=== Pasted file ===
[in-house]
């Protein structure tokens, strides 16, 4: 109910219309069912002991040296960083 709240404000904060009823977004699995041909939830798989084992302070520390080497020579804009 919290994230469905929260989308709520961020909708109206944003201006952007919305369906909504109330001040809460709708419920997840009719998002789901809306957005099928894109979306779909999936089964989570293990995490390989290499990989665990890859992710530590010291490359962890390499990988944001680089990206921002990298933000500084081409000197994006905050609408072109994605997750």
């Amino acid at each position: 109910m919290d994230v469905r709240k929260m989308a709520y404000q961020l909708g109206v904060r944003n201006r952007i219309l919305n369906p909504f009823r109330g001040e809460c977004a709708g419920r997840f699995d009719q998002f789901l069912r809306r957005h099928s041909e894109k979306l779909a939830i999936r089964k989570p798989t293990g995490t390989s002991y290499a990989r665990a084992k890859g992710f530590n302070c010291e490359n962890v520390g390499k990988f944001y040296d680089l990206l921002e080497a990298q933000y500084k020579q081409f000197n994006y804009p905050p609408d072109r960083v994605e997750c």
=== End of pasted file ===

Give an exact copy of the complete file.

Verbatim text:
[in-house]
């Protein structure tokens, strides 16, 4: 109910219309069912002991040296960083 709240404000904060009823977004699995041909939830798989084992302070520390080497020579804009 919290994230469905929260989308709520961020909708109206944003201006952007919305369906909504109330001040809460709708419920997840009719998002789901809306957005099928894109979306779909999936089964989570293990995490390989290499990989665990890859992710530590010291490359962890390499990988944001680089990206921002990298933000500084081409000197994006905050609408072109994605997750």
């Amino acid at each position: 109910m919290d994230v469905r709240k929260m989308a709520y404000q961020l909708g109206v904060r944003n201006r952007i219309l919305n369906p909504f009823r109330g001040e809460c977004a709708g419920r997840f699995d009719q998002f789901l069912r809306r957005h099928s041909e894109k979306l779909a939830i999936r089964k989570p798989t293990g995490t390989s002991y290499a990989r665990a084992k890859g992710f530590n302070c010291e490359n962890v520390g390499k990988f944001y040296d680089l990206l921002e080497a990298q933000y500084k020579q081409f000197n994006y804009p905050p609408d072109r960083v994605e997750c």